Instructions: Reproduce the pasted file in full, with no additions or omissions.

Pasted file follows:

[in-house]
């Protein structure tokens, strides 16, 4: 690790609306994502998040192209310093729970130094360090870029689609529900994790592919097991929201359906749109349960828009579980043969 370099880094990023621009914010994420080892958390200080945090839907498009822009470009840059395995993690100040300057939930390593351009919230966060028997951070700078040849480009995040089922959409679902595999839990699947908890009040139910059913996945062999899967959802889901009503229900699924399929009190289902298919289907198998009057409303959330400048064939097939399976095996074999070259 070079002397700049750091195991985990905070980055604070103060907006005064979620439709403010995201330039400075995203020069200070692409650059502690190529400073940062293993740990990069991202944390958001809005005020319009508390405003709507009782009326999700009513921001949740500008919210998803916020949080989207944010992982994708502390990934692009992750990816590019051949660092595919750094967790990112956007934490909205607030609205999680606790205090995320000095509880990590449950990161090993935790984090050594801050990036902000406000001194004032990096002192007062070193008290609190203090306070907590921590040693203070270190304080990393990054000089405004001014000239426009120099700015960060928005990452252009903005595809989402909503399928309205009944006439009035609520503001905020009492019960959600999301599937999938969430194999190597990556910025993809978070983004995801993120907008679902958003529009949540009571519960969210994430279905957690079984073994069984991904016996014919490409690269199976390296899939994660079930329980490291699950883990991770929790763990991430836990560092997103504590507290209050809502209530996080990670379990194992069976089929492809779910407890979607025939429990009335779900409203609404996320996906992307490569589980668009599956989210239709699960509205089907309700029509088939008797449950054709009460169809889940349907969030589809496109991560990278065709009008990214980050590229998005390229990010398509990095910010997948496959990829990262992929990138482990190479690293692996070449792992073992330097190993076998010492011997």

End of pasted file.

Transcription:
[in-house]
């Protein structure tokens, strides 16, 4: 690790609306994502998040192209310093729970130094360090870029689609529900994790592919097991929201359906749109349960828009579980043969 370099880094990023621009914010994420080892958390200080945090839907498009822009470009840059395995993690100040300057939930390593351009919230966060028997951070700078040849480009995040089922959409679902595999839990699947908890009040139910059913996945062999899967959802889901009503229900699924399929009190289902298919289907198998009057409303959330400048064939097939399976095996074999070259 070079002397700049750091195991985990905070980055604070103060907006005064979620439709403010995201330039400075995203020069200070692409650059502690190529400073940062293993740990990069991202944390958001809005005020319009508390405003709507009782009326999700009513921001949740500008919210998803916020949080989207944010992982994708502390990934692009992750990816590019051949660092595919750094967790990112956007934490909205607030609205999680606790205090995320000095509880990590449950990161090993935790984090050594801050990036902000406000001194004032990096002192007062070193008290609190203090306070907590921590040693203070270190304080990393990054000089405004001014000239426009120099700015960060928005990452252009903005595809989402909503399928309205009944006439009035609520503001905020009492019960959600999301599937999938969430194999190597990556910025993809978070983004995801993120907008679902958003529009949540009571519960969210994430279905957690079984073994069984991904016996014919490409690269199976390296899939994660079930329980490291699950883990991770929790763990991430836990560092997103504590507290209050809502209530996080990670379990194992069976089929492809779910407890979607025939429990009335779900409203609404996320996906992307490569589980668009599956989210239709699960509205089907309700029509088939008797449950054709009460169809889940349907969030589809496109991560990278065709009008990214980050590229998005390229990010398509990095910010997948496959990829990262992929990138482990190479690293692996070449792992073992330097190993076998010492011997």